Chip Lupo, Credit Card Writer
To choose a student credit card, compare offers online and identify the $0 annual fee student credit card with the best rewards for your spending habits. Student credit cards usually offer ongoing rewards, initial bonuses, and 0% APR promotions that aren’t always available to non-students with a limited credit history.
If you don’t have bad credit (a credit score of 639 or less), you are at least 18 years old, and you have an independent source of income sufficient to make monthly payments, your odds of approval should be pretty high. Bear in mind, however, that some student credit cards require verification of enrollment, typically at a two- or four-year college or university, so be prepared to provide information such as a college e-mail address or official transcript if requested.
How to Choose a Student Credit Card
1. Rule out cards with annual fees.
Scratch off your list any student credit card that charges an annual fee. Most college students are on a tight budget, so there’s no need to add an annual fee to your list of expenses – especially since there are so many student cards that don’t charge them.
2. Choose rewards based on your spending habits.
Rewards are among the most important factors to consider when choosing a student credit card because students should pay their bill in full every month, which makes interest unimportant. Plus, student credit cards are generally equal in not charging annual fees.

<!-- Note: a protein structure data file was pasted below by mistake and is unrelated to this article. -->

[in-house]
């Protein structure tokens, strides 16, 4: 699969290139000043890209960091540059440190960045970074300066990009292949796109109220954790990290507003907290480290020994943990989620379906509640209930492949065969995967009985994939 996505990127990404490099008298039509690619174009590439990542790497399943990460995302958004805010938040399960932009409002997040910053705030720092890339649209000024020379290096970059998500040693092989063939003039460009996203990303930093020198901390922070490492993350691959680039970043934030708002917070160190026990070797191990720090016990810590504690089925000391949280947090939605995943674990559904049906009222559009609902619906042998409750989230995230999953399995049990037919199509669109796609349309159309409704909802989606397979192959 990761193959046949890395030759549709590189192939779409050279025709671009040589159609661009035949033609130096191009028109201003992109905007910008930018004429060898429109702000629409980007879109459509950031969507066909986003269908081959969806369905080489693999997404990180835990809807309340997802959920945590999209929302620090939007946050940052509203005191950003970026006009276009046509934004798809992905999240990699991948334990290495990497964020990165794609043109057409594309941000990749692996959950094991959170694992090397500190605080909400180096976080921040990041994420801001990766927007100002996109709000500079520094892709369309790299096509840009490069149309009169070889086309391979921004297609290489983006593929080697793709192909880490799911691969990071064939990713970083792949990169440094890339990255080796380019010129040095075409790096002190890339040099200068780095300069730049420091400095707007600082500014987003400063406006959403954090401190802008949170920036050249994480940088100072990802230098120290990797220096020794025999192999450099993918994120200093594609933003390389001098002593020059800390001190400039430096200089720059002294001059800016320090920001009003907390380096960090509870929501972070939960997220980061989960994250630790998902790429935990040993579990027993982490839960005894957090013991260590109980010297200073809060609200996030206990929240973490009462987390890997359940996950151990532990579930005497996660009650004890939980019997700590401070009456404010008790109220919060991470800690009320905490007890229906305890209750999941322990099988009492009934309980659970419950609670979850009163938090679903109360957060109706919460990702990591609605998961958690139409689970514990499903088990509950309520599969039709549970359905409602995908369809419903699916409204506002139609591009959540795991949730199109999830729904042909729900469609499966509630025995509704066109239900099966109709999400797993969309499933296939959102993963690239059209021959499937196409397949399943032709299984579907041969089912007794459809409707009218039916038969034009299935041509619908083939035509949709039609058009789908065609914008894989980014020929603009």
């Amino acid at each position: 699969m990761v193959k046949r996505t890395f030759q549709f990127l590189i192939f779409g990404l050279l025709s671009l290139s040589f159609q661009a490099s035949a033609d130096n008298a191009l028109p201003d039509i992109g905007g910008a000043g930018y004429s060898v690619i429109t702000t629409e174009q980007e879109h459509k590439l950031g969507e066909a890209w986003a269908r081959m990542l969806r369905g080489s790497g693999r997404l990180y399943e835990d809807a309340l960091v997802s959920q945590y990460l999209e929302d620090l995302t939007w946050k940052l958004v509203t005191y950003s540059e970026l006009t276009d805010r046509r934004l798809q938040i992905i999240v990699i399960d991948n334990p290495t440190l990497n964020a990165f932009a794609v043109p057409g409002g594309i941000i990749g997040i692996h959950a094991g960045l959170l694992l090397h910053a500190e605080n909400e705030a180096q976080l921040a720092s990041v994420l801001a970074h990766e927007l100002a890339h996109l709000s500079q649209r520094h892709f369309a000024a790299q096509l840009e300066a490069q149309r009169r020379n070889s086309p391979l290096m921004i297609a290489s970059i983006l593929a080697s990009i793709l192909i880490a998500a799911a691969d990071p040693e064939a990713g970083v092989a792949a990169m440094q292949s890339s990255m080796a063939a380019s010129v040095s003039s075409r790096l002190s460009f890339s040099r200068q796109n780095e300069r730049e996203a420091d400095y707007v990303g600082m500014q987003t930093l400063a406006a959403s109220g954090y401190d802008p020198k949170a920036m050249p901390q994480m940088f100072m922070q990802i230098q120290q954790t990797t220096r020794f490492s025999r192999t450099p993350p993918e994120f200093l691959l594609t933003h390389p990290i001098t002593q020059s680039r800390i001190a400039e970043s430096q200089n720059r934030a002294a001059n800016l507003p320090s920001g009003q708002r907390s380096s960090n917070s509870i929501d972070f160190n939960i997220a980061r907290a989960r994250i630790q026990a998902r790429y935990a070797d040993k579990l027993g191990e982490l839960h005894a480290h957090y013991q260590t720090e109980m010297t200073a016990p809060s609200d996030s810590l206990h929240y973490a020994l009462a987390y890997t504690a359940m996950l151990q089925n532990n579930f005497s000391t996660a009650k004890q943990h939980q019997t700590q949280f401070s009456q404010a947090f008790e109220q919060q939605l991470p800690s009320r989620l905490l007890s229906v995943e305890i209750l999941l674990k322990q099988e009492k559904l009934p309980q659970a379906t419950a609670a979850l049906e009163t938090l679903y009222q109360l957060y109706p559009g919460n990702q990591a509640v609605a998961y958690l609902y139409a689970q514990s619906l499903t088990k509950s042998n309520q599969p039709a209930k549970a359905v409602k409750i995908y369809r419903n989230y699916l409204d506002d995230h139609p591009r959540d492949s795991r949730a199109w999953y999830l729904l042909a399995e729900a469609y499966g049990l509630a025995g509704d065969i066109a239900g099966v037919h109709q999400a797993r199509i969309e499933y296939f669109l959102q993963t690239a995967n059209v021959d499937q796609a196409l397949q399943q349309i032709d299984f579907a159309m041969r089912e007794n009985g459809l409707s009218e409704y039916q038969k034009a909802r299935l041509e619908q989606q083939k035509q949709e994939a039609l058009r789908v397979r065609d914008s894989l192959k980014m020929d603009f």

Be sure to seek out a student card with rewards that line up well with your spending, as that will help maximize your earnings. And keep an eye out for student-friendly features such as bonuses for good grades and on-time payments.
3. Make sure the card reports to the three credit bureaus.
Your student credit card should report to all three of the major credit bureaus: Equifax, Experian, and TransUnion. Credit bureaus use the information reported by your credit card issuer every month to calculate your credit score. The higher your credit score, the greater financial opportunities you’ll have by the time you graduate.
4. Look into cards with no foreign transaction fees.
If you plan to study abroad, a credit card with no foreign transaction fee can be a real lifesaver. Most cards that charge this fee typically add around 3% to all international transactions. That doesn’t seem like very much, but if you’re on an extended stay in another country, those fees can really add up.
5. Consider a card with an introductory 0% APR, in case of an emergency.
You will want to avoid carrying a balance from month to month, but sometimes, you’ll need a way to finance unexpected expenses when you’re short on cash. That’s where 0% APR student credit cards can be a valuable resource. You’ll be able to pay down the balance without interest, if you pay in full before the intro rate expires.
6. Shop around for the best student credit card
Not all student credit card features are for everyone, so do a little comparison shopping to determine which card is best for your particular needs. Our editors’ picks for the best credit cards for students will help you get started.
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